Growing through acquisition

While acquisition is an effective tool for growth, a lot of SMEs don’t really understand its value.




Andrew Kent

If you want to expand your company quickly, then acquisition is probably the fastest way to get there. Done well, it provides instant increases in revenue, customer base, staff and capacity – and depending on the target, geographic spread. 


The combined entity may also be worth more for every dollar earned. With so much going for it, and with businesses for sale at historically low prices, it is perhaps surprising that more companies are not choosing this option.


There are a number of possible reasons for this. First, despite the increasing number of businesses being listed for sale they still represent only a fraction of businesses available for purchase. As one business commentator mused: “Every business is for sale, it is simply a matter of price.”


This is supported by research that found more than 80% of business owners would sell if the price was right, while less than 20% had any plans to actively sell the business.


This is because most business owners are under the misapprehension that someone will knock on their door, and if they do they will be in a better negotiating position. In fact neither of these things is true. But if you are looking to grow through acquisition, don’t be afraid to ask the question.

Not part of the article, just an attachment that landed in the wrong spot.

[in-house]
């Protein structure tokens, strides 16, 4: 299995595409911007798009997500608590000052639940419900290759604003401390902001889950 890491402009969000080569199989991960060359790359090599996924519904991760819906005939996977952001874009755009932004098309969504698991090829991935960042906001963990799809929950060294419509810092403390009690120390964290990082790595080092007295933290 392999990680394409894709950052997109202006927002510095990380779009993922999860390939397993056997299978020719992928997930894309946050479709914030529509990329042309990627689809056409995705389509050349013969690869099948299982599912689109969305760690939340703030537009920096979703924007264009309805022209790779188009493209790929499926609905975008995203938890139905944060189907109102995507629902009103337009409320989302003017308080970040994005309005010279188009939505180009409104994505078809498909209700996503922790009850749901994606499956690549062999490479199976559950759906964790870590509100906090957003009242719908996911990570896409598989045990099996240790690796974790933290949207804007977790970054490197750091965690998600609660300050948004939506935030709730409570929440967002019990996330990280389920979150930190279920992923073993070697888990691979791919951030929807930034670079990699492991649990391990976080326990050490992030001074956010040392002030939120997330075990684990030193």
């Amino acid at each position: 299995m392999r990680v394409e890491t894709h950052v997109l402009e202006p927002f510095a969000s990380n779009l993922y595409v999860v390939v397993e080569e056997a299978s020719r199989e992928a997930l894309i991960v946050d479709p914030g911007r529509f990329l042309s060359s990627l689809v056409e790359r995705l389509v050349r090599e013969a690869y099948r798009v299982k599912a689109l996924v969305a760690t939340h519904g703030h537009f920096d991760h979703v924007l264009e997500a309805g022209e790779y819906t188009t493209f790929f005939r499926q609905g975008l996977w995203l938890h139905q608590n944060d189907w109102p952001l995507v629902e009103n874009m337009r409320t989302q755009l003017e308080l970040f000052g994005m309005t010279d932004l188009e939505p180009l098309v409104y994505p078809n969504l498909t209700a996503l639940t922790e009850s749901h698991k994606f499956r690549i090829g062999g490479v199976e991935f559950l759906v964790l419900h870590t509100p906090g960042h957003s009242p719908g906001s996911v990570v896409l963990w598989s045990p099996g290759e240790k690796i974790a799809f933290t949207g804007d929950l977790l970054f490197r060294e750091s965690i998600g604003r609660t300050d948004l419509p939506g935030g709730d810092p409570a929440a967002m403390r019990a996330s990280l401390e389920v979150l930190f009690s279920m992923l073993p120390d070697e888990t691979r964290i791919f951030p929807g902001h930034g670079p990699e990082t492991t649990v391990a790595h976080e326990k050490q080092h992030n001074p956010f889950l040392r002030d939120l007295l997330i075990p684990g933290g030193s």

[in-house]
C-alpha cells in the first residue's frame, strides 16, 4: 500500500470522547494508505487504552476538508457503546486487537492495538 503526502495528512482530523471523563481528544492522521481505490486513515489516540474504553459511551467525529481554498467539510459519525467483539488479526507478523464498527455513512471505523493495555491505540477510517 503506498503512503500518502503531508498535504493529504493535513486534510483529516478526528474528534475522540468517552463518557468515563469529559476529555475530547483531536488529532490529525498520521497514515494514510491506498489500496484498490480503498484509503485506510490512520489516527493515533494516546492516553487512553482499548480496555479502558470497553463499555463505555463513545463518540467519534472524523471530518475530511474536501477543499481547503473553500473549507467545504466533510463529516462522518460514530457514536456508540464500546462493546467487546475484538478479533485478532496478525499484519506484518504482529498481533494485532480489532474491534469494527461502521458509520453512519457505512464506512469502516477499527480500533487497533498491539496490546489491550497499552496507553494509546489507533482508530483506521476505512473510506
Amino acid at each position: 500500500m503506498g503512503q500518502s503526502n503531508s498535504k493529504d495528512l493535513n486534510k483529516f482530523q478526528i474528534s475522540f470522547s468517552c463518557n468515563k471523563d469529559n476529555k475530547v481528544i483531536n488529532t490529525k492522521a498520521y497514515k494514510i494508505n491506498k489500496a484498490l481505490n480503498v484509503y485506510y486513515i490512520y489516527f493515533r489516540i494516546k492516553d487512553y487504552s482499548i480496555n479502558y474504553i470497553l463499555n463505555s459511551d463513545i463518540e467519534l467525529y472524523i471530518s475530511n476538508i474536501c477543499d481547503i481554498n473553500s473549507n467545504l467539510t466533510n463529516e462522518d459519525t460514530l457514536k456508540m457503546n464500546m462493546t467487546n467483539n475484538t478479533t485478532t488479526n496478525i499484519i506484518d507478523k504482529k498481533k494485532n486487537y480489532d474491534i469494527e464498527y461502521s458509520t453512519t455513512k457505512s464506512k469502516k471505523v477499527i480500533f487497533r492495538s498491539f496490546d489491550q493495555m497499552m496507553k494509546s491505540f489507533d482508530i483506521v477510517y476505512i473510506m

The second reason for the lack of acquisition activity is that many businesses believe they are unable to finance the deal. This is based largely on a lack of understanding of two key parts of the purchase process.


First, they over-estimate the cost of the business purchase; and second, they are unaware of the financing options available to them. A significant number of businesses are bought on a return on equity ratio greater than 30%, which provides plenty of scope to cover interest payments on a loan. As well as this, a considerable number of business sales are undertaken with payment schedules ranging from months to years.


The third reason for businesses avoiding this avenue for rapid growth is their lack of confidence in their ability to merge the target organisation into their own. There are certainly many challenges in this area, and just as many ways of meeting the challenges – all of which will be discussed next week.





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